Bike for BurundiGLO


Do you want to take part in the ride of a lifetime?

Join the 7th GLO African Cycling Fundraiser Tour in Rwanda. Fly in on the 23rd May, ride 25th to 31st May, and fly home 1st June.

We aim to give you the best ten days of your last five years, and many agree at the end of it – it really is an amazing experience.

Are you in? Or do you know anyone who might be? Do pass this on to any cycling friends.

For more information, contact us at

“The time was a period of true euphoria, ‘being in a zone’ and any other superlative that might be used to describe in total visiting a gorgeous tropical and mountainous country, local people giving you rock-star like treatment, immersion in a band of brothers type atmosphere with complete strangers that transform into likely lifelong friends, and feeling a sense of purpose and spirituality like nothing I have ever experienced anytime, anywhere in my life.”

Bike for Burundi

The GLO Africa Cycling Tour 2018 was another absolute cracker!

This time we had Tallis Woomert blasting around all week taking photos on his motorbike, hence the quality of these beautiful pics. If you want to contact him, his email address is tallis.woomert at gmail dot com, he’s a great guy – all picture credits are his.

So the stats vary according to different cyclists’ gadgets, but all in all, we cycled for 7 killer days (2 easy ones actually, relatively!), covered 780km, with the most important statistic being 49,000feet of elevation. Ouch!

Actually the most important statistic was all 14 cyclists completed it with no deaths – that responsibility is what weighs heaviest on me, and it’s with total relief that I pack everyone off at the end of our amazing time together back to their loved ones. It is a dangerous activity with some nutty drivers coming around blind bends on the wrong side of the road, and there are always some close shaves. Oof!

A lot of money was raised for our projects, but I won’t write the sum as I don’t want certain folk to get excited and want a piece of it. Read between the lines there.

As always, it is the relationships that are formed over the week that are the most precious to me. Each night, someone shares their story – it’s invariably raw, honest, open. Powerful times. Microwaved relationships of depth at speed. I love it! I love comments like: “This was the greatest thing I’ve ever done.” “That was the most beautiful day of cycling in my life.” “I’ve never been so stretched mentally and physically.” And more.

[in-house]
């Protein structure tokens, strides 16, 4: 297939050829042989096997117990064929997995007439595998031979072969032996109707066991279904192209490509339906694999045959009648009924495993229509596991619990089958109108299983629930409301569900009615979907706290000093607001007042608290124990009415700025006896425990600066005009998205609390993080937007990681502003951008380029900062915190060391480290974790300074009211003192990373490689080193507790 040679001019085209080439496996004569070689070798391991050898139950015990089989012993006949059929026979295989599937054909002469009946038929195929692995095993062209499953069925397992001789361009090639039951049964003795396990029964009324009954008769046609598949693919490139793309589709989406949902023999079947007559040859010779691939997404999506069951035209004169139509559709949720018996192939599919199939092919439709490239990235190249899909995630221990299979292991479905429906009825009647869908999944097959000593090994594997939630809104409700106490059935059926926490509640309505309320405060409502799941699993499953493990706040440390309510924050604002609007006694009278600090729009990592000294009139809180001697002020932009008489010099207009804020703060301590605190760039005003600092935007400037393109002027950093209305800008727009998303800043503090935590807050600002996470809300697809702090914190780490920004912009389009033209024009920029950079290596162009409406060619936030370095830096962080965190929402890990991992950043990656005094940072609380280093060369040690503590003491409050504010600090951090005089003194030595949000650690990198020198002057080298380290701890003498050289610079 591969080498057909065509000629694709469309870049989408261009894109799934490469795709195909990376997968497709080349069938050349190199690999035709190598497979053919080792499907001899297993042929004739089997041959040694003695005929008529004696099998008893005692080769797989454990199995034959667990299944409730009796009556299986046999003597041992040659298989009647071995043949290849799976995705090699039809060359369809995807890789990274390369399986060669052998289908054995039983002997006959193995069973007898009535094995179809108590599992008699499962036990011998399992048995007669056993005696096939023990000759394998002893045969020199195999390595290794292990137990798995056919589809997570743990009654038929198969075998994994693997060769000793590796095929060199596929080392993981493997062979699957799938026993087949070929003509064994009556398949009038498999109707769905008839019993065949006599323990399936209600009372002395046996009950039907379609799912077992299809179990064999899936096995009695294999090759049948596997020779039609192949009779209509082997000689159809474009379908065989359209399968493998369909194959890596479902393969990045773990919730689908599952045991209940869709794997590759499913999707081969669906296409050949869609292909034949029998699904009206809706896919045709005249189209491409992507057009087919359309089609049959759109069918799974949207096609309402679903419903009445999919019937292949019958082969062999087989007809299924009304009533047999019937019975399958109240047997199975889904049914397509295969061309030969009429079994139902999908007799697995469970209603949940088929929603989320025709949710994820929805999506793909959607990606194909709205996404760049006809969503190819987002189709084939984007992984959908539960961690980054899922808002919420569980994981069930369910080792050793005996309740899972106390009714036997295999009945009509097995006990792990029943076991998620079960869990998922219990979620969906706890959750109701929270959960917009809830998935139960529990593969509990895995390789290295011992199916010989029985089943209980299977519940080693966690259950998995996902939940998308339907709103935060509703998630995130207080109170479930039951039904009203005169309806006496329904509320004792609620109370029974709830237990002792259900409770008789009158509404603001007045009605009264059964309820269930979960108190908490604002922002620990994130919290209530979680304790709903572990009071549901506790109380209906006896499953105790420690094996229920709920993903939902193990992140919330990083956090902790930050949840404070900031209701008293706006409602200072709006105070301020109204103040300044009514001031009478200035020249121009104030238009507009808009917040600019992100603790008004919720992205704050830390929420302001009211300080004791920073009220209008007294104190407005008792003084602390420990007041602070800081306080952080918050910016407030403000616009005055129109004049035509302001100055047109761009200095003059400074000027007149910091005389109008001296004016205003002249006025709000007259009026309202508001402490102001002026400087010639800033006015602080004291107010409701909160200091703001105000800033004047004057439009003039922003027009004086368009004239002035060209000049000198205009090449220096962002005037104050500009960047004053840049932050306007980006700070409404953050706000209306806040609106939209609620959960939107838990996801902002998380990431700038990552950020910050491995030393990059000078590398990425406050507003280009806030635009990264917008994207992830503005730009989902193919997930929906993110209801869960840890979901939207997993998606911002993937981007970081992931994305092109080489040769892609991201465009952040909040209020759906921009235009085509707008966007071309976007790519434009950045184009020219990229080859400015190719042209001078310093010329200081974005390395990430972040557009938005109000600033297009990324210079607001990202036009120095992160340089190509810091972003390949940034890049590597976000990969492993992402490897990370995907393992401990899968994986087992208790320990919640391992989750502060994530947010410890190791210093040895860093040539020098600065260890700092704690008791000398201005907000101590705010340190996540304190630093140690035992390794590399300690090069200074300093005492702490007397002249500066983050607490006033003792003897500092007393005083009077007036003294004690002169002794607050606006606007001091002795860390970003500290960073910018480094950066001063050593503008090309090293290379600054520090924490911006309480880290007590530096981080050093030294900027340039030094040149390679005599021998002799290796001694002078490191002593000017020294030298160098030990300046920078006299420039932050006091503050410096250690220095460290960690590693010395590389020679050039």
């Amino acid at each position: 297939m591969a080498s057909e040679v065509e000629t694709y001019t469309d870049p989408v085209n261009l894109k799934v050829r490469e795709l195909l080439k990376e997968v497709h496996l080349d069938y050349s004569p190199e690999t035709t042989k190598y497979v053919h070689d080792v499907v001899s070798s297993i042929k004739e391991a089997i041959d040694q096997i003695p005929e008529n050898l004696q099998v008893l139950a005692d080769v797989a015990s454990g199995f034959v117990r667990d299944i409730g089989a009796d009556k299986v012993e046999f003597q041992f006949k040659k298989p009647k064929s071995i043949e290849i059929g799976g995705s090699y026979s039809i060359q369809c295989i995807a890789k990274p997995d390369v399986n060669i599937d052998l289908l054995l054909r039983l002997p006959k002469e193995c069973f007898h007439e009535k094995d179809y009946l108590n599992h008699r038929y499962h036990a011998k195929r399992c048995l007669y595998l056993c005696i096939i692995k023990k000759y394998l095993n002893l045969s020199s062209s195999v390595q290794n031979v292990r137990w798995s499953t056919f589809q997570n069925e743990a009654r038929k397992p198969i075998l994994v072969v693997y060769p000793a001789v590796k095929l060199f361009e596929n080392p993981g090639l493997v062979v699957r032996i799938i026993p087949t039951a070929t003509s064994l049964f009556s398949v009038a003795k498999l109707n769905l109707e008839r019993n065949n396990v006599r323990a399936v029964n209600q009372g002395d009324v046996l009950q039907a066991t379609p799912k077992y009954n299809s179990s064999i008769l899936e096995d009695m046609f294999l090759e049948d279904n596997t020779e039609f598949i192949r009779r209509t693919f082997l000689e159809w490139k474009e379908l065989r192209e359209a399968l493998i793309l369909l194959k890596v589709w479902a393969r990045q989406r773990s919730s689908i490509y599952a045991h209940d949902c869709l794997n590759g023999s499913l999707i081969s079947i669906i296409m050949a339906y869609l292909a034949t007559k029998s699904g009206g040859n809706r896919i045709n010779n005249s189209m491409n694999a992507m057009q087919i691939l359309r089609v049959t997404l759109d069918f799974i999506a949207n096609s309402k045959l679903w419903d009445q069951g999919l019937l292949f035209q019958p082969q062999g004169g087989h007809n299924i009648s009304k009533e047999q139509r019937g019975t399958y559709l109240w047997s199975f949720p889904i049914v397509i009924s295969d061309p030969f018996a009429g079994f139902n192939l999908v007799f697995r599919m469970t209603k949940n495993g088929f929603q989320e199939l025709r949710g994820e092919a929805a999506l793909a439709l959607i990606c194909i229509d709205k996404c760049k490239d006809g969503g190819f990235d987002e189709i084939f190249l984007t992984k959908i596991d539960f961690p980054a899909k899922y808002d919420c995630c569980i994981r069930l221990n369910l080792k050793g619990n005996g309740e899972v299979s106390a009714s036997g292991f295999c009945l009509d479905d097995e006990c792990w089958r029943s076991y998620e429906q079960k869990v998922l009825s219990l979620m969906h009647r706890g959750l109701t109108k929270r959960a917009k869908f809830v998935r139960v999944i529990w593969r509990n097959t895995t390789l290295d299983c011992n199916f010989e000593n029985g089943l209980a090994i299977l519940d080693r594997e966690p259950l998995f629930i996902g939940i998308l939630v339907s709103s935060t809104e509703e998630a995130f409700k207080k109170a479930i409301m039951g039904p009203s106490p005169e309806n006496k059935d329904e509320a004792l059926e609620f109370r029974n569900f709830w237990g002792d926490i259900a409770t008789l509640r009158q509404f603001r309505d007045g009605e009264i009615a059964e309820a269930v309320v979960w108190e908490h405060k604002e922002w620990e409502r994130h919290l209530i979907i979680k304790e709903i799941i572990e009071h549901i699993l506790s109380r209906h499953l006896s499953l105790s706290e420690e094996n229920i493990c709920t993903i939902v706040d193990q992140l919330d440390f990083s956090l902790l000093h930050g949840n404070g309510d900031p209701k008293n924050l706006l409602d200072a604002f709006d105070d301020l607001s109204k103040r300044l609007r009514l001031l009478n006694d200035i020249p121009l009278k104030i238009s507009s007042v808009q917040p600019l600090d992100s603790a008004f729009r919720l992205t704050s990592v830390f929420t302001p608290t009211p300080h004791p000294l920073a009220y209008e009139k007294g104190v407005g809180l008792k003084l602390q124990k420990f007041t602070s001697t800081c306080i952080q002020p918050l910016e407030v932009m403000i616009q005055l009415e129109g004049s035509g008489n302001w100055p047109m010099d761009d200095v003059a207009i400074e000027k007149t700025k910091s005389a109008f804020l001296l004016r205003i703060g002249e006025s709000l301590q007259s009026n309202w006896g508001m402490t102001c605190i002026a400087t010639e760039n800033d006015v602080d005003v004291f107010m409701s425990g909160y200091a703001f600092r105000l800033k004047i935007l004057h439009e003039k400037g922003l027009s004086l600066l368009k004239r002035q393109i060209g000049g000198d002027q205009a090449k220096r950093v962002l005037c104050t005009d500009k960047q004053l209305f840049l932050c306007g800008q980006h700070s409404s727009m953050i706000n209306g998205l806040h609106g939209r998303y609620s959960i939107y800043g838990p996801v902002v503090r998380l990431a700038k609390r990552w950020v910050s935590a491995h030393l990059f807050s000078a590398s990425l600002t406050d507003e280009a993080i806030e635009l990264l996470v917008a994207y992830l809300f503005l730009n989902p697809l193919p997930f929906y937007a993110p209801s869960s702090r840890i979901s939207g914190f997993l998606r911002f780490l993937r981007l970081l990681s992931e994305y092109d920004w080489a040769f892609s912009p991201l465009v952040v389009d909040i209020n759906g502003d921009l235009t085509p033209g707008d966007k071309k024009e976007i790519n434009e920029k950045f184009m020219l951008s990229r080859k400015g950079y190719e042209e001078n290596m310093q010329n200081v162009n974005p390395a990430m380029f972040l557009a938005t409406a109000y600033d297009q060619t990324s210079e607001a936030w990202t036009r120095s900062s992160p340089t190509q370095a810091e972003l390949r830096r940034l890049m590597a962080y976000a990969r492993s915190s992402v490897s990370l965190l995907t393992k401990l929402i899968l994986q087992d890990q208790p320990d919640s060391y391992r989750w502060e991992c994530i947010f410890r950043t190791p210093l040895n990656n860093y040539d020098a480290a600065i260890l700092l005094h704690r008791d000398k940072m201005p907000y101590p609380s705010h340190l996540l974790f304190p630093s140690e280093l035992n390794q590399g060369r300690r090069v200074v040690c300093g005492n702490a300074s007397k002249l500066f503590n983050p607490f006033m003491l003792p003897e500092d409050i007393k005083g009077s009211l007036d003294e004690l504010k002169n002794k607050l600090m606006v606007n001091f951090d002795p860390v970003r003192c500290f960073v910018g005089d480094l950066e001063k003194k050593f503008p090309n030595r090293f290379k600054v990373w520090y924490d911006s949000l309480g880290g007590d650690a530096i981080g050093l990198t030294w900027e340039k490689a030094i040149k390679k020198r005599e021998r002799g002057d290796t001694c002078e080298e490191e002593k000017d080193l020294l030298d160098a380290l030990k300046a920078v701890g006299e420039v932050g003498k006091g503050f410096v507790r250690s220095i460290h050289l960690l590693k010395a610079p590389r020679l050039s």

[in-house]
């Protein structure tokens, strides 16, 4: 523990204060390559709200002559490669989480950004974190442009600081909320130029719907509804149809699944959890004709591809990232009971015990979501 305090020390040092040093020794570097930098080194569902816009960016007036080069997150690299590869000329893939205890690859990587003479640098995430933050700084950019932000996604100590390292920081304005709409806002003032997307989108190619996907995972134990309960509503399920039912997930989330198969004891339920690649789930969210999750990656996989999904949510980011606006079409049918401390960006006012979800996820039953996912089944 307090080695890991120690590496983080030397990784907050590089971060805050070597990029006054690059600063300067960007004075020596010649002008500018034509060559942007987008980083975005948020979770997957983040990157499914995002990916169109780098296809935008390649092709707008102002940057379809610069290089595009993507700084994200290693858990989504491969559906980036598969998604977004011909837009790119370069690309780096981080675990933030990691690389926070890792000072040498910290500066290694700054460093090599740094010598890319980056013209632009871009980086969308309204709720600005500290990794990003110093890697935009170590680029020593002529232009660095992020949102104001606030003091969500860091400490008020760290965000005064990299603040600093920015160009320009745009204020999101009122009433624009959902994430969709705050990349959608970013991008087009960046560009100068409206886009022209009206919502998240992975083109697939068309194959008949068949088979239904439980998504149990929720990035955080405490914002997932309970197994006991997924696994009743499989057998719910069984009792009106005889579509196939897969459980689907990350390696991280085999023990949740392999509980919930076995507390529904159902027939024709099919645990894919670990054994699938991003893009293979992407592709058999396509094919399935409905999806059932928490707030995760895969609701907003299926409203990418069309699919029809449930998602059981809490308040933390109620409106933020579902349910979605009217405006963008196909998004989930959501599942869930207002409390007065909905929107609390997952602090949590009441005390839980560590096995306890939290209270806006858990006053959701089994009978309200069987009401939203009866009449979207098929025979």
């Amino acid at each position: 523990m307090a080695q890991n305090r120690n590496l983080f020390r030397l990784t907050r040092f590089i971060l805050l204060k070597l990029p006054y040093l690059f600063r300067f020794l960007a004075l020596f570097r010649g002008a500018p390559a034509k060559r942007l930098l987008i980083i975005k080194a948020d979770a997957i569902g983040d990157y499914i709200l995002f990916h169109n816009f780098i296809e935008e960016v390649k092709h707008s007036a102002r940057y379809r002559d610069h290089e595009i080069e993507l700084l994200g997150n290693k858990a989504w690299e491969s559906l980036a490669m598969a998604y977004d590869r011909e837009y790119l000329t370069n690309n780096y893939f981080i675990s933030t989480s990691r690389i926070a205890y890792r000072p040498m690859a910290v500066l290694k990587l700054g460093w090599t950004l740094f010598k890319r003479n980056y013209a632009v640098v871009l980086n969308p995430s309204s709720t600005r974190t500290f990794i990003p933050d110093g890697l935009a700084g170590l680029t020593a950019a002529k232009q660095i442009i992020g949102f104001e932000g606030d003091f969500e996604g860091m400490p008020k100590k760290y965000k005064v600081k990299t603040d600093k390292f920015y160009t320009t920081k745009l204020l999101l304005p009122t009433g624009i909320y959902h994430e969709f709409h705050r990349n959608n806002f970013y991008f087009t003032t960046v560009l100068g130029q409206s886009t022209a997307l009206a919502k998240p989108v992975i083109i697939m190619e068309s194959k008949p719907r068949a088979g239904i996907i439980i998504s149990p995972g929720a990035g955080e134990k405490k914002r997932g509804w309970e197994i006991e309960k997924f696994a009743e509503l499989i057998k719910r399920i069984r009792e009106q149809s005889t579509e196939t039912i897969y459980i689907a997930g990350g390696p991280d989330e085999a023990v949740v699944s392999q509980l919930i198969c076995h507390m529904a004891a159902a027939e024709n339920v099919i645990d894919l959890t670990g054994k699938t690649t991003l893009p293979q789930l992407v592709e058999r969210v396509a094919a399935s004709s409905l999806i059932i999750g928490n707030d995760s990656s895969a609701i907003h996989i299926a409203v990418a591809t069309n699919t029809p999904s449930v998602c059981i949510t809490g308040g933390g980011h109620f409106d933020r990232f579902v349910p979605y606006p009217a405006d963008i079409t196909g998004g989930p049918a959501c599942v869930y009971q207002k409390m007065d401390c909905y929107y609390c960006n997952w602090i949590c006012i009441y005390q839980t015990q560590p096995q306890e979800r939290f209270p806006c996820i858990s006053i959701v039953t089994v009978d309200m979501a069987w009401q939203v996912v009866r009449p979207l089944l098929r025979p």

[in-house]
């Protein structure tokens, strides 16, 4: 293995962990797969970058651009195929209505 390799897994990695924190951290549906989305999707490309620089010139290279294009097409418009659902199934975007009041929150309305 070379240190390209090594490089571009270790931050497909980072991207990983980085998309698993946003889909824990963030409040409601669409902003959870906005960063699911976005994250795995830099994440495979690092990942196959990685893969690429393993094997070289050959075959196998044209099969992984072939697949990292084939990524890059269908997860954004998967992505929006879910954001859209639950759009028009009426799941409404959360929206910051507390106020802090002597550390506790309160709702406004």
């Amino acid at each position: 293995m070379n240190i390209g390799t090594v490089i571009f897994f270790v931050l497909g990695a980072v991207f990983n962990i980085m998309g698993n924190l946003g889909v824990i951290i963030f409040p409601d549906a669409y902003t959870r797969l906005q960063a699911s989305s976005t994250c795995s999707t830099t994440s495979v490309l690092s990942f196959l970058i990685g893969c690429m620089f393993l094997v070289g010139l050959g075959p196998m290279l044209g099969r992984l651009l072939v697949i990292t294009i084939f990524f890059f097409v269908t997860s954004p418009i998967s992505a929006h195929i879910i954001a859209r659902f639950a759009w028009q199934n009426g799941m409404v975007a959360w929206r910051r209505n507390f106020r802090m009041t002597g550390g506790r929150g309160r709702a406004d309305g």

Three days on and I’ve still got diarrhoea – the stuff we slam down our throats for energy doesn’t sit well with me. My muscles are still aching deeply. It’s my toughest and my most fun week each year.

The team was of mixed ability. 11 guys, 3 gals. 5 nationalities. We all pulled for each other. Phil spent two days out with gastroenteritis, and then managed the whole 125km on the last day, what a trooper! A number battled diarrhoea. Mariko took a fall and got some decent cuts and we feared she’d fractured her wrist, but she soldiered on bravely through the pain on the last day.

I could write more, but that gives a flavour. Might you be a part of it in 2019? I would wish it on anyone and everyone. But you need to get training!

Bike for Burundi

It’s all over. Nobody died (although it was close on one occasion, more on that below), and today we all fly/drive back to different countries across the globe after an unforgettable adventure.

The 5th annual GLO African Cycling Tour was a huge success. In stats, 13 riders from 5 nations cycled just shy of 500miles with nearly 50,000ft of elevation, eating 764 bananas, 392 gels and  521 energy bars (give or take), drinking 511 litres of water in 7 days, and a beautiful sum of money was raised for the work in Burundi.

This is the second year that we did the Tour in Rwanda because of the security situation in Burundi. Although most of Burundi would be fine, it was just too risky a call to do it there. There would be no easier target than a group of white folk riding slowly for eight hours a day through the hills, if someone wanted to make an international splash.